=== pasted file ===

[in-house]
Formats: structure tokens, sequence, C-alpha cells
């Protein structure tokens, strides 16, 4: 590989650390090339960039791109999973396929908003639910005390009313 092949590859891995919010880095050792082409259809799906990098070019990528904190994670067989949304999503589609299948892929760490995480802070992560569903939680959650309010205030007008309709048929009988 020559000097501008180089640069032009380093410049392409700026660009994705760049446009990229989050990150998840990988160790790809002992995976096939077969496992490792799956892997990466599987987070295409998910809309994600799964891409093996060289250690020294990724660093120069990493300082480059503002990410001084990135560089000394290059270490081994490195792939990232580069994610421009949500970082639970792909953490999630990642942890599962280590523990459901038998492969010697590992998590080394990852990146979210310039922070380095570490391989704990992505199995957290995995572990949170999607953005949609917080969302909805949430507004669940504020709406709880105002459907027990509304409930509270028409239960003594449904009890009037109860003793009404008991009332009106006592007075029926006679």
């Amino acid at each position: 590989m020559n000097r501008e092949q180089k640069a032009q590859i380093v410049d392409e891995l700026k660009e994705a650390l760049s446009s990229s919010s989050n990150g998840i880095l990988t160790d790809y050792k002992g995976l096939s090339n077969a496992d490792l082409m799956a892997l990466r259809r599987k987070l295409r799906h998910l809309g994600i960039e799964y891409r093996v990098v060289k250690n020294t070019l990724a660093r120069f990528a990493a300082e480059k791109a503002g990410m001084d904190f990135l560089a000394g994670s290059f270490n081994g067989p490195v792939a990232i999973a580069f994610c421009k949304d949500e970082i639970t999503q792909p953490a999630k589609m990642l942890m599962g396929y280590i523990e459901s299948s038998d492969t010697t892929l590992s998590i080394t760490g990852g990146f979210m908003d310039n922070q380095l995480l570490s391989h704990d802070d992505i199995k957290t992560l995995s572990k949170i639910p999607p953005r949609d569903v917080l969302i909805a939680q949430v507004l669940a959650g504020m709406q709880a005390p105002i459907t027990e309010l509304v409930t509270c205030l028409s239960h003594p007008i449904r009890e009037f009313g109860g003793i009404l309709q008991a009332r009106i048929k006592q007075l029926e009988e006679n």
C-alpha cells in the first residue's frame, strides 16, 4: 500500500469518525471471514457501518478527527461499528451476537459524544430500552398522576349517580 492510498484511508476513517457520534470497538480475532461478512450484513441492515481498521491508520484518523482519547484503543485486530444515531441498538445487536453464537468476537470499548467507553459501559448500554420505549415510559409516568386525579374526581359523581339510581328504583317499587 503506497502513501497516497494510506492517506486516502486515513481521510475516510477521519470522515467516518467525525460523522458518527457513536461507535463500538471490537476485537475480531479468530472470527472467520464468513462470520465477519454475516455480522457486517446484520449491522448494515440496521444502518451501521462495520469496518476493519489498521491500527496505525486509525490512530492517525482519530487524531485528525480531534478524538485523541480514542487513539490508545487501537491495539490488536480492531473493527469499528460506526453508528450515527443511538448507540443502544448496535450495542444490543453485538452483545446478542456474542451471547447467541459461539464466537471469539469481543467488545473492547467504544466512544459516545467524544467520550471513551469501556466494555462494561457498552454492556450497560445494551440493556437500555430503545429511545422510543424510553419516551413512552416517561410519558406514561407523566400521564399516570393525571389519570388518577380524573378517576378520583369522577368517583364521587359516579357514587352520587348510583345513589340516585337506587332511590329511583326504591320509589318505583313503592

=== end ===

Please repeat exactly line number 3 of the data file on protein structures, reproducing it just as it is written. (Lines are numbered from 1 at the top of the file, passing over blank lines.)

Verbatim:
């Protein structure tokens, strides 16, 4: 590989650390090339960039791109999973396929908003639910005390009313 092949590859891995919010880095050792082409259809799906990098070019990528904190994670067989949304999503589609299948892929760490995480802070992560569903939680959650309010205030007008309709048929009988 020559000097501008180089640069032009380093410049392409700026660009994705760049446009990229989050990150998840990988160790790809002992995976096939077969496992490792799956892997990466599987987070295409998910809309994600799964891409093996060289250690020294990724660093120069990493300082480059503002990410001084990135560089000394290059270490081994490195792939990232580069994610421009949500970082639970792909953490999630990642942890599962280590523990459901038998492969010697590992998590080394990852990146979210310039922070380095570490391989704990992505199995957290995995572990949170999607953005949609917080969302909805949430507004669940504020709406709880105002459907027990509304409930509270028409239960003594449904009890009037109860003793009404008991009332009106006592007075029926006679």